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1 April 2003 Radiation Response of Cells during Altered Protein Thiol Redox
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Abstract
Biaglow, J. E., Ayene, I. S., Koch, C. J., Donahue, J., Stamato, T. D., Mieyal, J. J. and Tuttle, S. W. Radiation Response of Cells during Altered Protein Thiol Redox. Radiat. Res. 159, 484–494 (2003).The major focus of this work was to investigate how altered protein thiol redox homeostasis affects radiation-induced cell death. We used the cells of wild-type CHO cell line K1, the CHO cell line E89, which is null for G6PD activity, and a radiation-sensitive CHO cell line, XRS5. The protein-thiol redox status of cells was altered with cell-permeable disulfides, hydroxyethyldisulfide (HEDS) or lipoate. HEDS is primarily reduced by thioltransferase (glutaredoxin), with GSH as the electron donor. In contrast, lipoate is reduced by thioredoxin reductase. HEDS was reduced at a greater rate than lipoate by G6PD-containing K1 (wild-type) cells. Reduction of disulfides by G6PD-deficient cells was significantly slower with HEDS as substrate and was nearly absent with lipoate. The rate of reduction of HEDS by E89 cells decelerated to near zero by 30 min, whereas the reduction continued at nearly the same rate during the entire measurement period for K1 cells. HEDS treatment decreased the GSH and protein thiol (PSH) content more in G6PD-deficient cells than in G6PD-containing cells. On the other hand, lipoate did not significantly alter the protein thiol, but it increased the GSH in K1 cells. Acute depletion of GSH by l-buthionine-sulfoximine (l-BSO) in combination with dimethylfumarate significantly decreased the rate of reduction of HEDS by K1 cells close to that of G6PD-deficient cells. Prior GSH depletion by l-BSO alone significantly decreased the PSH in glucose-depleted E89 cells exposed to HEDS, but this did not occur with K1 cells. The radiation response of G6PD-deficient cells was significantly sensitized by HEDS, but HEDS did not have this effect on K1 cells. The DNA repair-deficient XRS5 CHO cells displayed the same capacity as K1 cells for HEDS reduction, and like K1 cells the XRS5 cells were not sensitized to radiation by HEDS treatment. Deprivation of glucose, which provides the substrate for G6PD in the oxidative pentose phosphate cycle, decreased the rate of bioreduction of HEDS and lipoate in G6PD-containing cells to the level in G6PD-deficient cells. In the absence of glucose, HEDS treatment diminished non-protein thiol and protein thiol to the same level as those in G6PD-deficient cells and sensitized the K1 cells to HEDS treatment. However, depletion of glucose did not alter the sensitivity of XRS5 cells in either the presence or absence of HEDS. Overall the results suggest a major role for pentose cycle control of protein redox state coupled to the activities of the thioltransferase and thioredoxin systems. The results also show that protein thiol status is a critical factor in cell survival after irradiation.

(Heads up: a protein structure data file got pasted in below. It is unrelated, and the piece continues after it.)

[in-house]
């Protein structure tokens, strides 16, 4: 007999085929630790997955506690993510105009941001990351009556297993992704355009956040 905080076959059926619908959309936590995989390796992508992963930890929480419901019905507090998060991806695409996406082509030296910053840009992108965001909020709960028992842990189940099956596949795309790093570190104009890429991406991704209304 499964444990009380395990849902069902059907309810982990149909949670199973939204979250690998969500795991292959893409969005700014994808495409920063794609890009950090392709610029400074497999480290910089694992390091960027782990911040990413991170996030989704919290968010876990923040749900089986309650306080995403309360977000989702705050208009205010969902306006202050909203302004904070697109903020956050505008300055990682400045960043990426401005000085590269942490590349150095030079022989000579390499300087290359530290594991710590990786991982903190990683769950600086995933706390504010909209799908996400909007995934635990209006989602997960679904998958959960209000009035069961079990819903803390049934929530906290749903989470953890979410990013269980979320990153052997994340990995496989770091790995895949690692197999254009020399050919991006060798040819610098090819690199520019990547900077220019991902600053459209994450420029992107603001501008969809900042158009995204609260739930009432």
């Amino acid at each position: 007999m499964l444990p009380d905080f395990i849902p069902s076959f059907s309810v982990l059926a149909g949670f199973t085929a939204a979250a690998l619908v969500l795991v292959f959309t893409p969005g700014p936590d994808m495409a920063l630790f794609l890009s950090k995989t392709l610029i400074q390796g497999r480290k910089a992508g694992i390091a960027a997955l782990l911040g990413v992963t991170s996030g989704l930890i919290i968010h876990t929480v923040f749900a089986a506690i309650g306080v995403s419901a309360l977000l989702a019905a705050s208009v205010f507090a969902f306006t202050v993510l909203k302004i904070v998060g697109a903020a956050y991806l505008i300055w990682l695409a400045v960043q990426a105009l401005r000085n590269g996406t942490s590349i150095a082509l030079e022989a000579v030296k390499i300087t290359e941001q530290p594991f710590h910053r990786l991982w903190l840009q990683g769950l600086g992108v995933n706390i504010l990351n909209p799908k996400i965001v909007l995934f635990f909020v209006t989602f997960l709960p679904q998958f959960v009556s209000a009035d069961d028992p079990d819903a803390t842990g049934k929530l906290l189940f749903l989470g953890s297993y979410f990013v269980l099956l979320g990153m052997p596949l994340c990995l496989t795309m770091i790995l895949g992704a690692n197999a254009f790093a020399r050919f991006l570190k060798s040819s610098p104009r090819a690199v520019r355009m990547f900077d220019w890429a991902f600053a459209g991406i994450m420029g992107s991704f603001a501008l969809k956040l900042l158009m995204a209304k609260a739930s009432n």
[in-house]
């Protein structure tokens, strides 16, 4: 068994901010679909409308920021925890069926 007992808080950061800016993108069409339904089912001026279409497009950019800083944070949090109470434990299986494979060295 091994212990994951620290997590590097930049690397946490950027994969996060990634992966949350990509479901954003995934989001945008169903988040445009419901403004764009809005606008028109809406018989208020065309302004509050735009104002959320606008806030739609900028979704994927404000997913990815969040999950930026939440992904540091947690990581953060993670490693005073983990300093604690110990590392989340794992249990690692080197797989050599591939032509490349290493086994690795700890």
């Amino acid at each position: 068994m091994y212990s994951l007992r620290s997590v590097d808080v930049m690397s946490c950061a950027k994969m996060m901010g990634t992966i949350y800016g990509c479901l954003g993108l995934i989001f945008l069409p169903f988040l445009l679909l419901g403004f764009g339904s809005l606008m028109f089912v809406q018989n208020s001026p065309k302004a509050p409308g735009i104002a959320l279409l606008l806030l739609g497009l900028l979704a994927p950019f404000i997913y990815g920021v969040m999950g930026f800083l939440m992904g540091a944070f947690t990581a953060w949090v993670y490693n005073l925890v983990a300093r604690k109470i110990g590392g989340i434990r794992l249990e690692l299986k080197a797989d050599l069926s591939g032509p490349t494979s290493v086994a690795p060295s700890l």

John E. Biaglow, Iraimoudi S. Ayene, Cameron J. Koch, Jeremiah Donahue, Thomas D. Stamato, John J. Mieyal and Stephen W. Tuttle "Radiation Response of Cells during Altered Protein Thiol Redox," Radiation Research 159(4), (1 April 2003). https://doi.org/10.1667/0033-7587(2003)159[0484:RROCDA]2.0.CO;2
Received: 19 August 2002; Accepted: 1 November 2002; Published: 1 April 2003
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